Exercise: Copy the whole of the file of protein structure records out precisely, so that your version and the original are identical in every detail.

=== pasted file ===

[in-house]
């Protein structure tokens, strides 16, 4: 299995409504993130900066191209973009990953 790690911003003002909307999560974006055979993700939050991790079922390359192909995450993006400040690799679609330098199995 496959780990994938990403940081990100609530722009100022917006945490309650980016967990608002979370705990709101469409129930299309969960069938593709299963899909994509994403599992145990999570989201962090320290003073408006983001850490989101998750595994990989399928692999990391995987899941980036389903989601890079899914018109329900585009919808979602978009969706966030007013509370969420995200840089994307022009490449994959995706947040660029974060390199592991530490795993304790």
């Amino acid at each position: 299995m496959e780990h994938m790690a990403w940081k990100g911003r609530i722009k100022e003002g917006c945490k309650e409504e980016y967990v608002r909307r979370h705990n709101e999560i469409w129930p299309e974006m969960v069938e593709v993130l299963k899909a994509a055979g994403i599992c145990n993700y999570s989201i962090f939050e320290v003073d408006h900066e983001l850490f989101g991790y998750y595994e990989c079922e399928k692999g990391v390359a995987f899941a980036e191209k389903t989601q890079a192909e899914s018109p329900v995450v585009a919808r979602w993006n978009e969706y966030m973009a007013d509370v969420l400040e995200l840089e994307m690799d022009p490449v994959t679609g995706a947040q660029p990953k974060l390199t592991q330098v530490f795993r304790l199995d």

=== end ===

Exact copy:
[in-house]
């Protein structure tokens, strides 16, 4: 299995409504993130900066191209973009990953 790690911003003002909307999560974006055979993700939050991790079922390359192909995450993006400040690799679609330098199995 496959780990994938990403940081990100609530722009100022917006945490309650980016967990608002979370705990709101469409129930299309969960069938593709299963899909994509994403599992145990999570989201962090320290003073408006983001850490989101998750595994990989399928692999990391995987899941980036389903989601890079899914018109329900585009919808979602978009969706966030007013509370969420995200840089994307022009490449994959995706947040660029974060390199592991530490795993304790």
């Amino acid at each position: 299995m496959e780990h994938m790690a990403w940081k990100g911003r609530i722009k100022e003002g917006c945490k309650e409504e980016y967990v608002r909307r979370h705990n709101e999560i469409w129930p299309e974006m969960v069938e593709v993130l299963k899909a994509a055979g994403i599992c145990n993700y999570s989201i962090f939050e320290v003073d408006h900066e983001l850490f989101g991790y998750y595994e990989c079922e399928k692999g990391v390359a995987f899941a980036e191209k389903t989601q890079a192909e899914s018109p329900v995450v585009a919808r979602w993006n978009e969706y966030m973009a007013d509370v969420l400040e995200l840089e994307m690799d022009p490449v994959t679609g995706a947040q660029p990953k974060l390199t592991q330098v530490f795993r304790l199995d």